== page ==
Other second-generation apparel makers have decided to prioritise branding the country and its RMG industry
Of the 70 candidates contesting the Bangladesh Garment Manufacturers and Exporters Association (BGMEA) biennial election this time, 11 are second-generation apparel makers.
Under the leadership of Faruque Hassan, managing director of Giant Group, and ABM Shamsuddin, a former BGMEA vice president, the contestants will take part in the election under the Sammilita Parishad and Forum banners.
Some of them are even sons and daughters of former presidents of the apparel trade body.
Tanvir Ahmed, a director of Envoy Fashion, is the son of former BGMEA president Kutubuddin Ahmed. Shehrin Salam Oishee, director of Envoy Design, is the daughter of former BGMEA president Abdus Salam Murshedy. And Imranur Rahman, managing director of Laila Styles, is the son of Siddiqur Rahman -- the immediate past president of BGMEA.
They are contesting from the Sammilita Parishad.
Tanvir Habib, managing director of Legacy Fashion, and Shovon Islam, managing director of Sparrow Group, are also second-generation apparel makers contesting under the same banner.
From Forum, Navidul Huq, director of MG Knit Flair, is the son of current BGMEA President Rubana Huq and former president Annisul Huq. Shah Rayeed Chowdhury of Evitex Dress Shirt is the son of former BGMEA president Anwar-ul-Alam Chowdhury Parvez. And Vidya Amrit Khan, a director of Desh Garment, is the daughter of M Noorul Quader -- the pioneer of the Bangladeshi RMG industry.
Maashed Rumman Abdullah from Dressmen Garment, Runa Laila Hafiz, managing director of Trouser Line, and Khan Monirul Alam, managing director of Fashion.Com, are also contesting from Forum.
"As a second-generation entrepreneur, I have had access to knowledge gained by my father through his ardent experience over the decades,” said Barrister Shehrin Salam Oishee.
“Besides the rigorous training over the years, I also come with a strong legal background. I am a barrister with a master's from the University of Derby (UK) in Commercial Law,” she added.
Those who built the country and the industry are now retiring and the industry is going through a transition period, said Navidul Huq.
A good number of second-generation entrepreneurs have been working in the industry for over a decade and gained a lot of experience.
“During these years, we worked for ourselves and would now like to utilise those experiences to make Bangladesh the number one sourcing destination,” he said.
“We have faced many troubles, which we overcame by taking lessons from our predecessors. Now, we will work for the sustainability of the clothing industry,” he added.
Other second-generation apparel makers have decided to prioritise branding the country and its RMG industry.
“The image crisis is a big challenge right now. But then again, we have the highest number of certified green factories, and our workplace compliance is the best in the world,” said Tanvir Ahmed, director of Envoy Group.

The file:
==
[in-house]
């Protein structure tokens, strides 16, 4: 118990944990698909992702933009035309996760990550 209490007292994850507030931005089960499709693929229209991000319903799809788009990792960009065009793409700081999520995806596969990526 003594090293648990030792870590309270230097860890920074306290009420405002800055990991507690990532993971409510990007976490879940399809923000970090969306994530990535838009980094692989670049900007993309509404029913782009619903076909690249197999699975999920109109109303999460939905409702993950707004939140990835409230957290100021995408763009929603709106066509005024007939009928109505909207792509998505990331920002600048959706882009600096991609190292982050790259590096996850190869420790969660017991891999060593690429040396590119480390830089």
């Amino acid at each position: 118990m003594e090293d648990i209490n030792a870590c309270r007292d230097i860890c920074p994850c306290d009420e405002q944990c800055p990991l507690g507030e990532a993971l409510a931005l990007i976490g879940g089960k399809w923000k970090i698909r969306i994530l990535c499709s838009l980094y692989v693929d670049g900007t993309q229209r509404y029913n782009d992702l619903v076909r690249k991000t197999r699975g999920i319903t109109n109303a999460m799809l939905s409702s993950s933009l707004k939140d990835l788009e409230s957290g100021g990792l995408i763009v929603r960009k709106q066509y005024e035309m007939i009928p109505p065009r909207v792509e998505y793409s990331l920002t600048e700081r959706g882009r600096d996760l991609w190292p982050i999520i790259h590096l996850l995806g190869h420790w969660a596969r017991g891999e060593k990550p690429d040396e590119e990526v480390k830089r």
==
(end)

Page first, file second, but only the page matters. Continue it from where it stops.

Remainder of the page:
The total number of LEED-certified factories in Bangladesh is 144 -- 41 Platinum, 87 Gold, 14 Silver, and 2 certified. 500 more are awaiting certification.
The cost of doing business is increasing day by day, but the buyers are not adjusting or increasing prices, which is a big challenge for the sector, said Ahmed.
“In reducing the cost of doing business, we have to focus on research and innovation to improve productivity and quality of products. I will focus on the adoption of technology and research-based skills training,” he added.
On top of that, a strong backward linkage, especially in woven and accessories, is very crucial for the sector, he said.
“We are devising ways to attract more investment to develop the backward linkage for reducing import dependency,” said Ahmed.
For product diversification, we will focus on manmade fibre as the demand for non-cotton products is on the rise, he added.
A major part of rebuilding the image shall be about branding the products Bangladesh makes.
"‘Made in Bangladesh, with Pride’ is not just a tagline for us, it is a mission statement; one that shall determine the success of the RMG sector of Bangladesh in the ever-changing post-Covid-19 world,” said Oishee.
Oishee wants to portray Bangladesh to prospective buyers and entrepreneurs as the most attractive destination for business by representing the country in various international forums as part of the BGMEA team.
“The experienced panel members bring in years of knowledge and experience. The young ones bring in new ideas and exciting prospects,” said Khan Monirul Alam, managing director of Fashion. Com.
Panel leaders and current BGMEA leaders have termed the participation of second-generation apparel makers a good sign for the sector.
“I have encouraged young people to come forward because the leadership should not be with us leading at the top forever,” said BGMEA President Rubana Huq.
This is the time for the new generation to come forward and make sure that they are active in the trade association as they are more tech-savvy and more focused, said the business leader.
“This generation has learned from our mistakes and gained experience from our wisdom. I think, this year, the panels are a great combination of old, young, and experienced entrepreneurs,” she added.
As the future of the country, as well as the RMG sector, would be redefined by the young generation, the second generation is the driver of the future, Faruque Hassan, panel leader of the Sammilita Parishad, told Dhaka Tribune.
In marching forward, we need a team combined with experienced and talented young entrepreneurs.
“We can think of a better tomorrow with their contribution,” said Hassan, also a former senior vice president of the BGMEA.